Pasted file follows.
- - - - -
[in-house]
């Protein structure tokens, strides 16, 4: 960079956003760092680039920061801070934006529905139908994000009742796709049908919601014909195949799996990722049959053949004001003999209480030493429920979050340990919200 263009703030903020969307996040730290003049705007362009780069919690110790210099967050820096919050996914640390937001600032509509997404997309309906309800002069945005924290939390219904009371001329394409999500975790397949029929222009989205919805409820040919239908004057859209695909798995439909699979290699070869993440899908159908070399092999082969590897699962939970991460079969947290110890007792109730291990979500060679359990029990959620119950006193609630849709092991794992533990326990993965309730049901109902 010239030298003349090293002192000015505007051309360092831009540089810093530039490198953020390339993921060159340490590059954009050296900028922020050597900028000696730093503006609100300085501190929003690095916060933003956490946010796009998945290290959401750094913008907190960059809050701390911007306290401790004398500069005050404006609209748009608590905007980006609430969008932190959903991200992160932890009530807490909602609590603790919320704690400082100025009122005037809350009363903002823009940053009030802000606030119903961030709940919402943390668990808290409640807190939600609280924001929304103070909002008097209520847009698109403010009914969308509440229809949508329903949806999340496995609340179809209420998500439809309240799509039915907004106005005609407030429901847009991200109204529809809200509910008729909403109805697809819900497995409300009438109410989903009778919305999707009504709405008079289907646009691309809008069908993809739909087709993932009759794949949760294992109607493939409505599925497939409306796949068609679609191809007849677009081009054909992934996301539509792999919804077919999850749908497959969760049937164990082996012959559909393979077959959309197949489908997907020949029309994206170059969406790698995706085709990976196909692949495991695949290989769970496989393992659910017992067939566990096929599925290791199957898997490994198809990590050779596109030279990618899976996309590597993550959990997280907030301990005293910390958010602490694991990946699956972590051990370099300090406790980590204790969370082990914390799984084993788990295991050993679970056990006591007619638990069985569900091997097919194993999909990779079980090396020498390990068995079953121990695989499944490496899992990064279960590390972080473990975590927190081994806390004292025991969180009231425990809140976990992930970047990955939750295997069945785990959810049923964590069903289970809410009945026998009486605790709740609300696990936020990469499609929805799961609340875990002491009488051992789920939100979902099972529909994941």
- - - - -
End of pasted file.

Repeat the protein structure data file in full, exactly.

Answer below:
[in-house]
């Protein structure tokens, strides 16, 4: 960079956003760092680039920061801070934006529905139908994000009742796709049908919601014909195949799996990722049959053949004001003999209480030493429920979050340990919200 263009703030903020969307996040730290003049705007362009780069919690110790210099967050820096919050996914640390937001600032509509997404997309309906309800002069945005924290939390219904009371001329394409999500975790397949029929222009989205919805409820040919239908004057859209695909798995439909699979290699070869993440899908159908070399092999082969590897699962939970991460079969947290110890007792109730291990979500060679359990029990959620119950006193609630849709092991794992533990326990993965309730049901109902 010239030298003349090293002192000015505007051309360092831009540089810093530039490198953020390339993921060159340490590059954009050296900028922020050597900028000696730093503006609100300085501190929003690095916060933003956490946010796009998945290290959401750094913008907190960059809050701390911007306290401790004398500069005050404006609209748009608590905007980006609430969008932190959903991200992160932890009530807490909602609590603790919320704690400082100025009122005037809350009363903002823009940053009030802000606030119903961030709940919402943390668990808290409640807190939600609280924001929304103070909002008097209520847009698109403010009914969308509440229809949508329903949806999340496995609340179809209420998500439809309240799509039915907004106005005609407030429901847009991200109204529809809200509910008729909403109805697809819900497995409300009438109410989903009778919305999707009504709405008079289907646009691309809008069908993809739909087709993932009759794949949760294992109607493939409505599925497939409306796949068609679609191809007849677009081009054909992934996301539509792999919804077919999850749908497959969760049937164990082996012959559909393979077959959309197949489908997907020949029309994206170059969406790698995706085709990976196909692949495991695949290989769970496989393992659910017992067939566990096929599925290791199957898997490994198809990590050779596109030279990618899976996309590597993550959990997280907030301990005293910390958010602490694991990946699956972590051990370099300090406790980590204790969370082990914390799984084993788990295991050993679970056990006591007619638990069985569900091997097919194993999909990779079980090396020498390990068995079953121990695989499944490496899992990064279960590390972080473990975590927190081994806390004292025991969180009231425990809140976990992930970047990955939750295997069945785990959810049923964590069903289970809410009945026998009486605790709740609300696990936020990469499609929805799961609340875990002491009488051992789920939100979902099972529909994941």